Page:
Welcome once again to Notes From The Net, a compilation of tips and techniques that were shared on the several wood carving Listserves on the Internet. As is the case every month, the topics are varied and many.
Discussions concerning woodcarving and various techniques connected with woodcarving have been increasingly popular on the Internet over the last several months. Recently we have had a lot of discussion concerning various painting techniques. Our friend and a frequent contributor, Bill Russell, told us about a carving class he had with Phil and Vickie Bishop. Bill wrote:
I just took a seminar with the "Bishops" and it was great. They were a part of the CCA East carve along in Hamburg NY. They paint with thinned acrylics. They suggest using Delta Ceramcoat. When I say thinned paint, I mean thin paint. You can always add more. It was a very informative weekend and Phil and Vicki were very nice people.
Pete LeClair was also there and I carved a day with him too. I have had the pleasure to carve with Pete on several occasions. Pete is using acrylics now also. The only difference is he paints his eyes, buttons, etc. first then he covers the carving with a linseed oil and minimal amount of raw sienna mix. He then pats the carving to get any oil build up off then paints the carving wet with the thinned acrylics. They look great. I am sure his latest book will have the mixture and technique.
You can see examples of both carvers work at these web pages: www.bishopwoodcarving.com and www.peteleclair.sphosting.com
Loren Woodward: I've never been fortunate enough to take a class with Pete LaClair but I do have all of his books. However, I have taken several classes with Phil and Vickie Bishop. I can assure you that Phil paints extremely thin. When he is painting with vivid colors such as red, blue, etc. Phil will fill a bubble in a paint tray with water and put one or two drops of paint in the water. He then mixes this well and is ready to paint. While this is great with vivid colors, it certainly won't work with lighter hued colors such as white. These colors will need to be put on at nearly full strength or the white will look dirty. This is one reason that Pete LeClair paints his eyes, buttons, etc., before he puts the linseed oil on his carving.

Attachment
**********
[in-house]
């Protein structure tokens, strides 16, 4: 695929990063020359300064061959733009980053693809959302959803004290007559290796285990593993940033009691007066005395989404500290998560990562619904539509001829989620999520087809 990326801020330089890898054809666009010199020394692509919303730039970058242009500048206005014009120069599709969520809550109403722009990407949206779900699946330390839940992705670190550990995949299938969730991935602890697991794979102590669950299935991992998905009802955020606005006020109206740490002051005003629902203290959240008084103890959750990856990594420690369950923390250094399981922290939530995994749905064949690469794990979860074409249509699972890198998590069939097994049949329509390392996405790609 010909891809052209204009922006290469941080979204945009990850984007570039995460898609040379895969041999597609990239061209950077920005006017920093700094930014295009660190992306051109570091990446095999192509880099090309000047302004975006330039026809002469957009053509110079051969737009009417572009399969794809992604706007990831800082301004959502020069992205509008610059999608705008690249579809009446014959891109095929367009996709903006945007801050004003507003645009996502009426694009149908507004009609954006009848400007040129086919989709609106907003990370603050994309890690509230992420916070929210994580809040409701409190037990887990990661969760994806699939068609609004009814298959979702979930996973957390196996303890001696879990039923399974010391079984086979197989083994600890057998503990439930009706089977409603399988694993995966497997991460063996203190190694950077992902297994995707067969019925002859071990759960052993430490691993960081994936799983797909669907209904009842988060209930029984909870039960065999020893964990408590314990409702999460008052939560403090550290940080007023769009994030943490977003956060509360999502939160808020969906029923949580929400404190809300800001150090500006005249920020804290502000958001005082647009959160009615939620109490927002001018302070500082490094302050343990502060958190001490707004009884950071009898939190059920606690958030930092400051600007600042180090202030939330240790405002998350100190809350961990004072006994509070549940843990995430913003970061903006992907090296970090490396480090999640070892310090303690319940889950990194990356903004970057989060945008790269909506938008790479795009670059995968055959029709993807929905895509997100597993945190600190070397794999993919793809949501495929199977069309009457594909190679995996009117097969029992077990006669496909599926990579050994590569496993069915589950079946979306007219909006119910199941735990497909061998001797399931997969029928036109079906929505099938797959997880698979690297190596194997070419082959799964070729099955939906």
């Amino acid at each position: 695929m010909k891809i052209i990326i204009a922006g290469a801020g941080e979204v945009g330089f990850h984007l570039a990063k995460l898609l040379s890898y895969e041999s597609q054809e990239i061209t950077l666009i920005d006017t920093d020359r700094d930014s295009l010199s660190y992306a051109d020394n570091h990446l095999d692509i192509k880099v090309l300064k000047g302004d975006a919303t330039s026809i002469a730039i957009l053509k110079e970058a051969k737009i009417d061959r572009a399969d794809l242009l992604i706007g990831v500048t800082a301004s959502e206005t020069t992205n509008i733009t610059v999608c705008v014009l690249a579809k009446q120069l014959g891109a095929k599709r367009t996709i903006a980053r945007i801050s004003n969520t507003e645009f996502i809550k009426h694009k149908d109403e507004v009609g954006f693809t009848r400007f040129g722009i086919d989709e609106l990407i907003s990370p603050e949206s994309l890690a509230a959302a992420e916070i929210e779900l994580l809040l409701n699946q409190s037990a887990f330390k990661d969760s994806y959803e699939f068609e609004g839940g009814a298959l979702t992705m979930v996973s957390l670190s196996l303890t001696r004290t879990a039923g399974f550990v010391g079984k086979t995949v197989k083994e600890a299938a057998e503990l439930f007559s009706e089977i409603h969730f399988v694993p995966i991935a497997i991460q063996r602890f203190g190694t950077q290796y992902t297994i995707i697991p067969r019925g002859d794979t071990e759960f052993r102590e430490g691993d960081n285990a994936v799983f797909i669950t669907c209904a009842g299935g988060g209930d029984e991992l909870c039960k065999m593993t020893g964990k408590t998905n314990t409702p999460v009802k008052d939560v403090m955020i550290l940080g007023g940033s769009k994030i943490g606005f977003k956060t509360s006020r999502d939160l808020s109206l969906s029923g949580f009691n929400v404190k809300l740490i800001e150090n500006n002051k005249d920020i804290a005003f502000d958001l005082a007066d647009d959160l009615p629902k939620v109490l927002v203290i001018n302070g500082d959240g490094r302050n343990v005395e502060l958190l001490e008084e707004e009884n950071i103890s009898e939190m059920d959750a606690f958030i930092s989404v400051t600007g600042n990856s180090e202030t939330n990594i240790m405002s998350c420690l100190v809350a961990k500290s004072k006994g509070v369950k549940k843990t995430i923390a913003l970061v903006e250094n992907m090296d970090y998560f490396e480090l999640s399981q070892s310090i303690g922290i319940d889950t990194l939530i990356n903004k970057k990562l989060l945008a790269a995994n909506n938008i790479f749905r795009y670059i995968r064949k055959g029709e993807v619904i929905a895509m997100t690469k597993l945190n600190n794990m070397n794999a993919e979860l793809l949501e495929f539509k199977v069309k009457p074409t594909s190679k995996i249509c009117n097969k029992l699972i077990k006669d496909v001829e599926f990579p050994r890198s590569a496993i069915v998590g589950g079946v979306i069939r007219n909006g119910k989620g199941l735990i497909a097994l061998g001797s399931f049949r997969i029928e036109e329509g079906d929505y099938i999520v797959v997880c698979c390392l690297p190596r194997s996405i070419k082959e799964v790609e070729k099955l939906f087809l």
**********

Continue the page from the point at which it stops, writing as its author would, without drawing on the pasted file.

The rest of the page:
Another thing that Phil does is he takes a very small liner brush and paints a very thin line of black around the outside of the Iris of his painted eyes. It looks great. Since I'm not as steady with the small brush as Phil is, I've been using a #5 pigment pens. It looks good too. A word of caution when using the "Pigma" pens, don't push down too hard. I've ruined a couple of the pens before I questioned an artist and found out what my problem was. Another thing that Phil does is paints the black part of the eye first. He then paints the color of the iris and then comes back in with black for the pupil. Don't forget to add your white highlight spot.
Vic Hamburger tell us:
You can take a paintbrush with a nicely lacquered, rounded wood end (the end opposite the bristles) and dip that into your first paint color. Use it like a stamp to apply a nice round dot of paint to your carved surface! The size of the brush end will determine the size of your dot to some degree. Also, the amount of paint on the tip of the brush will affect the dot size. Once dry, you can apply a slightly smaller dot the same way to add a different color.
Vic says that this method is so easy that "even he could do it;" however, most of us that have seen Vic's carvings know that it doesn't have to be too easy for him to handle the situation.
As sometimes happens, I missed the name of the person that submitted the following information. However, Ivan Whillock did better than I did. Ivan knew that the submitter's first name was Mike. Mike, if you read this I apologize for missing your name. However, I thought your information was very good so I went ahead and included it in my article. Mike stated:
I also thin my colors to let the wood show through when possible, but with whites it don't seem possible. They just seem to have too high a level of opacity, so I use them un-thinned, especially with the eyes. However, I do use a trick for the whites of the eye that an artist friend gave me. I tint them just a little with the color of the iris. Blue for blue eyes, brown for brown eyes, etc.
Ivan Whillock, from Faribault, MN, responded: